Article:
Long Lasting Change
Young Adult Life Skills
Twenty years ago, my youngest son was born with a chronic illness. That experience inspired me to pursue a doctorate in Human Growth and Development and focus on integrated health and disease and disability.
My husband and I wrote a book during that time to help other parents, which led to a health writing job for an online health magazine, covering digestive disorders, rheumatoid disorders, mental health problems, and neurological disorders.
At the same time I was writing for a national publication, I was also teaching psychology, human growth and development, and counseling to college students.
I realized that some of the same basic practices that were good for those with chronic disease could also help athletes soar higher and reach their peak potential.
It wasn’t long after receiving my doctorate degree that my mother was diagnosed with Alzheimer’s Disease. Compared to when my son was sick, this time I knew so much more about an integrated approach to helping her live her best life. I also learned that sleep is key to reaching our highest goals and to reducing our chances of developing Alzheimer’s. That’s when I decided it was time to hit the road to share the message with student athletes and other performance-based groups.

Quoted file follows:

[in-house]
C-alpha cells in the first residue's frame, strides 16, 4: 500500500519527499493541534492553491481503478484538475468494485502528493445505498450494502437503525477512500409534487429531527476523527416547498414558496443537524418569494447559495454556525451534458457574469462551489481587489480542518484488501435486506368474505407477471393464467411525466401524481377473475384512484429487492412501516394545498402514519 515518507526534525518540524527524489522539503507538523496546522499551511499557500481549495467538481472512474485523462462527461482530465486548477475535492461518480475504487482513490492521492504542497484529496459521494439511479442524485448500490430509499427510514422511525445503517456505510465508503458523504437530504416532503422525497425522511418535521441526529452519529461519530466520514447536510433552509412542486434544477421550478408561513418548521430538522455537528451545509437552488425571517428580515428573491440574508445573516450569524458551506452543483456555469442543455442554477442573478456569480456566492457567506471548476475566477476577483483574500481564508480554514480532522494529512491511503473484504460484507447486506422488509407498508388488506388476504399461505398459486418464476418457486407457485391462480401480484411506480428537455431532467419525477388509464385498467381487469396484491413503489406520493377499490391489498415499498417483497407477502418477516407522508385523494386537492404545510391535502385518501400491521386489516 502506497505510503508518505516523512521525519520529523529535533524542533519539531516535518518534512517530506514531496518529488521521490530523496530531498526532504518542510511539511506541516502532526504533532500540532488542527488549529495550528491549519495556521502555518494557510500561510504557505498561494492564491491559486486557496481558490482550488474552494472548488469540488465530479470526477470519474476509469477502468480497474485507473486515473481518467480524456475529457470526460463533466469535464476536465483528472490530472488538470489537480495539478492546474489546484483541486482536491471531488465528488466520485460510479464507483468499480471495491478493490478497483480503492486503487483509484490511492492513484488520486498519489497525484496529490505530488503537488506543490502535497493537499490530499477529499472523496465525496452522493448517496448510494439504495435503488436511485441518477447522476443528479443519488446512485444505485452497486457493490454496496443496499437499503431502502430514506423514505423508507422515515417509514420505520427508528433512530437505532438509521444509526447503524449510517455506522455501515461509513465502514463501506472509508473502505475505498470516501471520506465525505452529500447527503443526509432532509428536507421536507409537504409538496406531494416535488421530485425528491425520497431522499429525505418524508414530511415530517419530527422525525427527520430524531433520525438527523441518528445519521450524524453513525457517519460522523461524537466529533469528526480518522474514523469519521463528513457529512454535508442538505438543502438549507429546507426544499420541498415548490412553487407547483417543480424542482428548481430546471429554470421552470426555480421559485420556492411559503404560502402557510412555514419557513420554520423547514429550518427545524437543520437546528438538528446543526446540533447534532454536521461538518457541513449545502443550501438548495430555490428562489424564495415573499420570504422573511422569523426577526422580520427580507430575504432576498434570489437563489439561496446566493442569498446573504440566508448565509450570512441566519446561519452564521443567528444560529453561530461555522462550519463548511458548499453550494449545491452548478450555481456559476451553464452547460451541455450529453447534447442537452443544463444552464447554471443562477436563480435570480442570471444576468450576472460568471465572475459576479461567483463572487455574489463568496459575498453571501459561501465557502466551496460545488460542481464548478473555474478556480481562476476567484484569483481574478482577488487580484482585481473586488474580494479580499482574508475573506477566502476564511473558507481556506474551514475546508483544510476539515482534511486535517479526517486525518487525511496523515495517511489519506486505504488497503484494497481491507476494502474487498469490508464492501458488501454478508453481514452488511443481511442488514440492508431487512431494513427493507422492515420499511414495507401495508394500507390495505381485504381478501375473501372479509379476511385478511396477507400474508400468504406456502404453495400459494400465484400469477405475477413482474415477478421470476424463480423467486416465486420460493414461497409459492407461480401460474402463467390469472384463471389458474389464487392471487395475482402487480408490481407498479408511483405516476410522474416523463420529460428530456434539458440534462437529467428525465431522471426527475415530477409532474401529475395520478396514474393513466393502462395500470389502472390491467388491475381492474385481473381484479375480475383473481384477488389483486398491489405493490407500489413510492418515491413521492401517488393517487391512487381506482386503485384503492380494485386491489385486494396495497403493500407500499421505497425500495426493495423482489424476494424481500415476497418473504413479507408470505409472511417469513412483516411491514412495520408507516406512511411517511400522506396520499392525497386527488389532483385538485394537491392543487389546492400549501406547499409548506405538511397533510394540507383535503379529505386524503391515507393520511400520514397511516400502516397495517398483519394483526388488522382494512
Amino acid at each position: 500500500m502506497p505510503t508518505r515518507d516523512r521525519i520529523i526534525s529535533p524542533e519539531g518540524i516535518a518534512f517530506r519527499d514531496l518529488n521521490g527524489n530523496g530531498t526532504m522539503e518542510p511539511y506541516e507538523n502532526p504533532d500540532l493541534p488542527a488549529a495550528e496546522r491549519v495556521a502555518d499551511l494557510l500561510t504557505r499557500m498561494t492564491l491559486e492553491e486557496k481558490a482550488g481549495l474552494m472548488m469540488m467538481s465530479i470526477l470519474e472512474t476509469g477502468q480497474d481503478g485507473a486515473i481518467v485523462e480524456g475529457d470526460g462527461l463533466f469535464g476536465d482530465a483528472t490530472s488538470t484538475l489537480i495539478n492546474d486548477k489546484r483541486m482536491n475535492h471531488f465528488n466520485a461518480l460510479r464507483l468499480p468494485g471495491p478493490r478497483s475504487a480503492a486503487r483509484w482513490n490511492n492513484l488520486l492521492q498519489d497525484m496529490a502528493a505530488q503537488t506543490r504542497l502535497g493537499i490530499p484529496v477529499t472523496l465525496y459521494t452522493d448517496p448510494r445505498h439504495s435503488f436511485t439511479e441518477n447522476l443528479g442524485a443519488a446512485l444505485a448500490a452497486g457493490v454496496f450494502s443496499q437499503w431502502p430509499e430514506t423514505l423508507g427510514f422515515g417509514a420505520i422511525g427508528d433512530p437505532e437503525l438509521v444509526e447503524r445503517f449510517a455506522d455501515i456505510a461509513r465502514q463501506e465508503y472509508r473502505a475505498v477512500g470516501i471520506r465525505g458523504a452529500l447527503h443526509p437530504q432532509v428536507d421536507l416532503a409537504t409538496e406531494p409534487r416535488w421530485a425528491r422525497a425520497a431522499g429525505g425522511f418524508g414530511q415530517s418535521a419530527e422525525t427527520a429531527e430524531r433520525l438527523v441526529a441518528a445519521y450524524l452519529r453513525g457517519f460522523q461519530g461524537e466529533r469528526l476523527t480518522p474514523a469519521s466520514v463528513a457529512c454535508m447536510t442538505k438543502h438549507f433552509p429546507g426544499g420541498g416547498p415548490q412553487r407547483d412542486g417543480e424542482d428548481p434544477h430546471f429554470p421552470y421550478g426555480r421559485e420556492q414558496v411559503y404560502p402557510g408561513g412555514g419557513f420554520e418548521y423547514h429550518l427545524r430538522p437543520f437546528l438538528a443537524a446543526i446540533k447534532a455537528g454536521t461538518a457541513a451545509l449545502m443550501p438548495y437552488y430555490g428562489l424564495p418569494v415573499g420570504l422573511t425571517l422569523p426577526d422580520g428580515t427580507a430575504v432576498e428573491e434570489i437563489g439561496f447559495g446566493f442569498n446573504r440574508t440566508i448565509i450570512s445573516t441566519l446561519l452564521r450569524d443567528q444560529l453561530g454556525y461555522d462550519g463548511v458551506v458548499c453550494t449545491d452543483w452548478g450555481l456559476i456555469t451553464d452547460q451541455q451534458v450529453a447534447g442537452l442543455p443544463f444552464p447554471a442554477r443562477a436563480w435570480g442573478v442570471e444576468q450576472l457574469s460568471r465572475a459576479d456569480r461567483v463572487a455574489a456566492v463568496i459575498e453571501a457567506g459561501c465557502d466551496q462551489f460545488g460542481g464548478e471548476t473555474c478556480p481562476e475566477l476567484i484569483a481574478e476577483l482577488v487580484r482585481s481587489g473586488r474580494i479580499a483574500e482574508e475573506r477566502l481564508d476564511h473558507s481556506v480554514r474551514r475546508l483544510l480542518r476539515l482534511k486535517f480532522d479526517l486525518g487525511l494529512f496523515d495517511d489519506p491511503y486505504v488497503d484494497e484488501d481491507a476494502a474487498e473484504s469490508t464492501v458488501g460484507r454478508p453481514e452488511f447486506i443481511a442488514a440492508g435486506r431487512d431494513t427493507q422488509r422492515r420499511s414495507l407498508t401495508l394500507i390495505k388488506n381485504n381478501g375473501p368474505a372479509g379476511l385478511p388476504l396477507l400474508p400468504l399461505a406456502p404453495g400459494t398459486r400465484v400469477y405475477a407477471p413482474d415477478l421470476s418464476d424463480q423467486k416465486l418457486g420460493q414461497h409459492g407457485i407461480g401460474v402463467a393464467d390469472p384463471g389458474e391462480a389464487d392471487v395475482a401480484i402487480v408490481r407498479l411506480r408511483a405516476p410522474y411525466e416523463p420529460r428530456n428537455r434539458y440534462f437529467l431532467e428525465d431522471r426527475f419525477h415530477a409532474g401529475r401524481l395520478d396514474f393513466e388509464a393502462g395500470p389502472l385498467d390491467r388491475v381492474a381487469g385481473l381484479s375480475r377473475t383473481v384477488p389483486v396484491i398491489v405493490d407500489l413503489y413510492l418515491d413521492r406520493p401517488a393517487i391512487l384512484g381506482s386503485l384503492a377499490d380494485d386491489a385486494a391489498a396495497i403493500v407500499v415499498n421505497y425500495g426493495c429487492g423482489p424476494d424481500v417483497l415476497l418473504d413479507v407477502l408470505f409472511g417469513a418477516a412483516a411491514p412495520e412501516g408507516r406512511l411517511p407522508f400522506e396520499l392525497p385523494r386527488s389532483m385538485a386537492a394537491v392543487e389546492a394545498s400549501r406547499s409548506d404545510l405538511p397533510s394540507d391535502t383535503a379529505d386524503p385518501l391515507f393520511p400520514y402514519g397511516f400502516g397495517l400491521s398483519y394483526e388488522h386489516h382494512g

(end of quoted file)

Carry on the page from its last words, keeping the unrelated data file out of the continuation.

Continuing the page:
My mission is simple: To help you achieve lifestyle performance at the highest level. Whether you are a college athlete, busy parent or are retired and still looking to live your best life, we can help.
What Separates Me
Some in the health industry push products to help with performance. My recommendations are not based on a single product, but an academic understanding that there are multiple factors that are always at play when it comes to our health and wellness.
I help people understand that success around health and performance is based on a long-term relationship we have with ourselves and our environment. I then share tools that can take performance to the next level. I also listen.
I have met with literally thousands of college athletes and have heard what keeps them up at night. From these voices, I know it is not enough just to tell someone they need sleep.